How do we convert nuclear energy into usable energy?
- At electrical power stations, turbines turn their rotors to produce electricity by electromagnetic induction.
- At a nuclear power station, the energy released by nuclear fission reactions is used to drive these turbines.
- As of year 2005, nuclear power provided about 15% of the world’s electricity. There are more than 400 nuclear power reactors in the world, operating in 31 countries.
Components of a Nuclear Power Plant:
The functions of the different parts of the reactor and generator is summarised below.
- Uranium fuel rod: The nuclei are split by neutrons in a controlled chain reaction releasing a large amount of energy. The energy released heats up the cold gas that passes through the reactor core.
- Boron control rods: The boron control rods absorb neutrons. When the rods are lowered into the reactor core to absorb some of the neutrons, the rate of the fission reaction is reduced.
- Graphite core: Acts as a moderator to slow down the fast neutrons produced by the fission. Slower neutrons are more readily captured by the uranium nuclei.
- Concrete shield: It prevents leakage of radiation from the reactor core.
- Coil and magnet: The magnet is rotated by the turbines. Electricity is generated by electromagnetic induction.
- Nuclear reactor: Here, a controlled nuclear fission of a fissionable fuel such as is carried out.
- Heat exchanger: Heat energy from the very hot gas is used to boil the water into steam. The reactor is connected to heat exchanger. Here, the heat produced in the reactor is transferred to water by circulating a coolant through a coiled pipe. The water gets converted into steam. The coolant is pumped back to the reactor.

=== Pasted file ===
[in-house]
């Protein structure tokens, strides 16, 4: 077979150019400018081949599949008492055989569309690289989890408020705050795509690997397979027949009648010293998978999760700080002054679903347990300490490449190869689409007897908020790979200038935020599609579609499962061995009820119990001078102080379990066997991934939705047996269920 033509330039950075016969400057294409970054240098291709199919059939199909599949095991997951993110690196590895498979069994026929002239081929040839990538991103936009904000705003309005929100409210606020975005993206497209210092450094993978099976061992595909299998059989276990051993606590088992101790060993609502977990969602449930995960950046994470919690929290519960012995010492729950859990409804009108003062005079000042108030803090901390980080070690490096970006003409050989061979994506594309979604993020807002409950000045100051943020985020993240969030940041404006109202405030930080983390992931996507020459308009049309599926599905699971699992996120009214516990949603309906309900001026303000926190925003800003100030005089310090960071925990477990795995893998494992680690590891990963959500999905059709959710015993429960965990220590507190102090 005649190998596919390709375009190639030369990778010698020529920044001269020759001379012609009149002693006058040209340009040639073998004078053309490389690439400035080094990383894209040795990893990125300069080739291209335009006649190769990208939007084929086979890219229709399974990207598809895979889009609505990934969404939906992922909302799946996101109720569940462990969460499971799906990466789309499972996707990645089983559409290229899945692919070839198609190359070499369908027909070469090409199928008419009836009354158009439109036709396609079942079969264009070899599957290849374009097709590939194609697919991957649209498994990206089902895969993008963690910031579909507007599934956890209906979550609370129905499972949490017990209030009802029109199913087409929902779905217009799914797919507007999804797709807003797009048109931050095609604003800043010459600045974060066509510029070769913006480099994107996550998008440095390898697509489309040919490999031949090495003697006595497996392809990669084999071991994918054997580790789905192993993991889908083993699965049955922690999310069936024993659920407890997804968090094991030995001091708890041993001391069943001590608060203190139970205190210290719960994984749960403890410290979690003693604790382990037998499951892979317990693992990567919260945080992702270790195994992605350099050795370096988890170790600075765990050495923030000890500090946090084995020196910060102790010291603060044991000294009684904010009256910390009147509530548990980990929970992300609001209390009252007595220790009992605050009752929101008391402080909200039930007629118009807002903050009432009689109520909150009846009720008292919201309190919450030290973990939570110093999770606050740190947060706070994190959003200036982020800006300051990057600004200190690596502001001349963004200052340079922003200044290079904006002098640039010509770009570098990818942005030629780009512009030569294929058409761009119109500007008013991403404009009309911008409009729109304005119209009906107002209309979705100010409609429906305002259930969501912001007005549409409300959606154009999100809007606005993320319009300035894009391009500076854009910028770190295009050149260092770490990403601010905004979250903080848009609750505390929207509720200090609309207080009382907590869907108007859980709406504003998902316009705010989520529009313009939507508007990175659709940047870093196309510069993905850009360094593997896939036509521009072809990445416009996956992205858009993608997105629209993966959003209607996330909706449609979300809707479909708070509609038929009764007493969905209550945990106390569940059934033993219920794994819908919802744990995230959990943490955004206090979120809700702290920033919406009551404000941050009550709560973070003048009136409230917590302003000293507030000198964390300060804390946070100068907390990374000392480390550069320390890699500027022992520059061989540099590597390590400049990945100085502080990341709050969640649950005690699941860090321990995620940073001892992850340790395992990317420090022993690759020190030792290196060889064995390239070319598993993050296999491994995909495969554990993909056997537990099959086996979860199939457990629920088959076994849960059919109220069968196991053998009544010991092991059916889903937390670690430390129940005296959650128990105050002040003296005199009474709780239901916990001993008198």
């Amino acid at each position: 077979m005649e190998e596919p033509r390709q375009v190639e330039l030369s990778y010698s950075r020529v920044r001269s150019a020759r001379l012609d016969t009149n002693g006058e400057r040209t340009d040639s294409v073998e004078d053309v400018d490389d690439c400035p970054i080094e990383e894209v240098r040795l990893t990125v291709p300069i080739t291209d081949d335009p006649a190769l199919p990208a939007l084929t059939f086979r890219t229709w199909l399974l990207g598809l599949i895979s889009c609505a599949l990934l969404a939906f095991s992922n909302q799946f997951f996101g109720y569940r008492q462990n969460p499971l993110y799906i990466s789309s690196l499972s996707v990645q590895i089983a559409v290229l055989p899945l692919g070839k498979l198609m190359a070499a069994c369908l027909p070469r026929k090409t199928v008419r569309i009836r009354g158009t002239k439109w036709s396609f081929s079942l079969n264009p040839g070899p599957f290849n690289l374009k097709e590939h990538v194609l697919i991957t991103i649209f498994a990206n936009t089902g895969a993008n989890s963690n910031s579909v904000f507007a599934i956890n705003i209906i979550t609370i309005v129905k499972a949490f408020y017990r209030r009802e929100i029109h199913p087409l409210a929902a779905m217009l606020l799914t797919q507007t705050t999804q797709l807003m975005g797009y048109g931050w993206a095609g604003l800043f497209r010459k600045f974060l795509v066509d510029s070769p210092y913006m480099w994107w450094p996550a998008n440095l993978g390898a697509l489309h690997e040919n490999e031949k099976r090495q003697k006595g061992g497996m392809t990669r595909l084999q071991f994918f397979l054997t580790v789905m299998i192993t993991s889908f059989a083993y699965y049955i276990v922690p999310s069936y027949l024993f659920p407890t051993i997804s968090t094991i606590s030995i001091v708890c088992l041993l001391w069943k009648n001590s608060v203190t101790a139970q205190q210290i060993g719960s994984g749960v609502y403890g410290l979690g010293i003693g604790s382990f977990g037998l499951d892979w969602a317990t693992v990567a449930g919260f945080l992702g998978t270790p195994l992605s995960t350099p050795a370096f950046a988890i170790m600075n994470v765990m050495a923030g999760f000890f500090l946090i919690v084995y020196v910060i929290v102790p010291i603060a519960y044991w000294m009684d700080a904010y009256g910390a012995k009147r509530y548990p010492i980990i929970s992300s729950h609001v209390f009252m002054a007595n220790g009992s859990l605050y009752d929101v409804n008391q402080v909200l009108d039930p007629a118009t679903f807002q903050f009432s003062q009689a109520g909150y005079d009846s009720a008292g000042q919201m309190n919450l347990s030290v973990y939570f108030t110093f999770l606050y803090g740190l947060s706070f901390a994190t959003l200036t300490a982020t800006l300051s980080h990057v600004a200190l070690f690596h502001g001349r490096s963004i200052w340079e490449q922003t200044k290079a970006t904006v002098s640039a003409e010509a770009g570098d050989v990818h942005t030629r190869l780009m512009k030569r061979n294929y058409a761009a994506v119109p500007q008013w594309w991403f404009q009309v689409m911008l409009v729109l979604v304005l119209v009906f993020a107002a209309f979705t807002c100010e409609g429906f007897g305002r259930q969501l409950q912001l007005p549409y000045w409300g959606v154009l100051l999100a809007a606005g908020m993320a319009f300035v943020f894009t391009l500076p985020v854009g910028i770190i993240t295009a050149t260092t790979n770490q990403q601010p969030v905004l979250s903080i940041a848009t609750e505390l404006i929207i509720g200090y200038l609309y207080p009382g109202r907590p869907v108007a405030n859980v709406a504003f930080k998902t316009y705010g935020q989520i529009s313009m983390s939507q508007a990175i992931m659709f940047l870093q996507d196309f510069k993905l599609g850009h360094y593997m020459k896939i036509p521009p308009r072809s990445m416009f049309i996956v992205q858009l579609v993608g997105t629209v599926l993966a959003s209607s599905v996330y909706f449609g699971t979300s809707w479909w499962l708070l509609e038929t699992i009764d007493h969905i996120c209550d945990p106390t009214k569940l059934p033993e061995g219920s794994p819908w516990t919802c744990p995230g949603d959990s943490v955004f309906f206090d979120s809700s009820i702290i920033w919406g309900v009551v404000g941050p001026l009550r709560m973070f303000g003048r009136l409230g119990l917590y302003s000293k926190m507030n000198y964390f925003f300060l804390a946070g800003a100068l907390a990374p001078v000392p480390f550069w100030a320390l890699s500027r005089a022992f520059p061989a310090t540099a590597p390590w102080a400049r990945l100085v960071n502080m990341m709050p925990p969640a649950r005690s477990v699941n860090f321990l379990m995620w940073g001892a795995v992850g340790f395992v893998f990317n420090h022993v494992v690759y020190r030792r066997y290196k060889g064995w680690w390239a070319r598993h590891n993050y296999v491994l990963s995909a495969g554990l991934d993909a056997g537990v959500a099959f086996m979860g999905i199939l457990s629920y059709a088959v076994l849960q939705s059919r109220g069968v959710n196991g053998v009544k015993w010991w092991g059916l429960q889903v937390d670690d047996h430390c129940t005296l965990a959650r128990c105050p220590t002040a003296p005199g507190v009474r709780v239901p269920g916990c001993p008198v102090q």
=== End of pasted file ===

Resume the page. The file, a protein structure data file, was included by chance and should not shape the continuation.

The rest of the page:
- Steam turbine: The turbines are rotated by the flow of steam under high pressure. The steam generated in the heat exchanger is used to run the steam turbine. The spent steam is sent back as hot water to the heat exchanger.
- Electric generator (or dynamo): The shaft of the steam turbine is connected to an electric generator (or dynamo). Electricity so produced is sent for transmission.
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- What happens in a nuclear chain reaction?
- Radioactivity: Types of Radioactive Emissions
- How do you detect radioactivity?
- What is nucleus of an atom?
- What is the half life of a radioactive element?
- What are the different types of radioactive decay?
- What are the Isotopes, Isobars and Isotones of an Element
- What is the Radioactive Isotope?
- Importance of Proper Management of Radioactive Substances
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- What are the Non Conventional Energy Resources?
- What are the Conventional Energy Resources?
- Advantages and Disadvantages of Electricity Generation
How does a nuclear power plant works?
Nuclear Power Plant and it’s Working: Electricity From Nuclear Energy
The heat produced in a controlled fission can be used for producing electricity. The set–up used for generating electricity from the heat released in a controlled nuclear fission is called a nuclear power plant or nuclear power station. A nuclear power station consists of a,nuclear reactor and a generator, as shown in Figure. The heat produced in a controlled nuclear fission is used for producing steam. The steam so produced runs the turbine. The rotatory motion of the turbine rotates the alternator of the generator and the electricity is produced. Thus, in a nuclear power plant the energy transforms in the following sequence
Nuclear energy of uranium–235 nucleus → Heat energy of steam → Kinetic energy of turbine → Kinetic energy of the alternator → Electrical energy
The processes involved in the generation of electricity from nuclear fission is summarised in Figure.
The transformation of energy in a nuclear power station can be summarised as in Figure.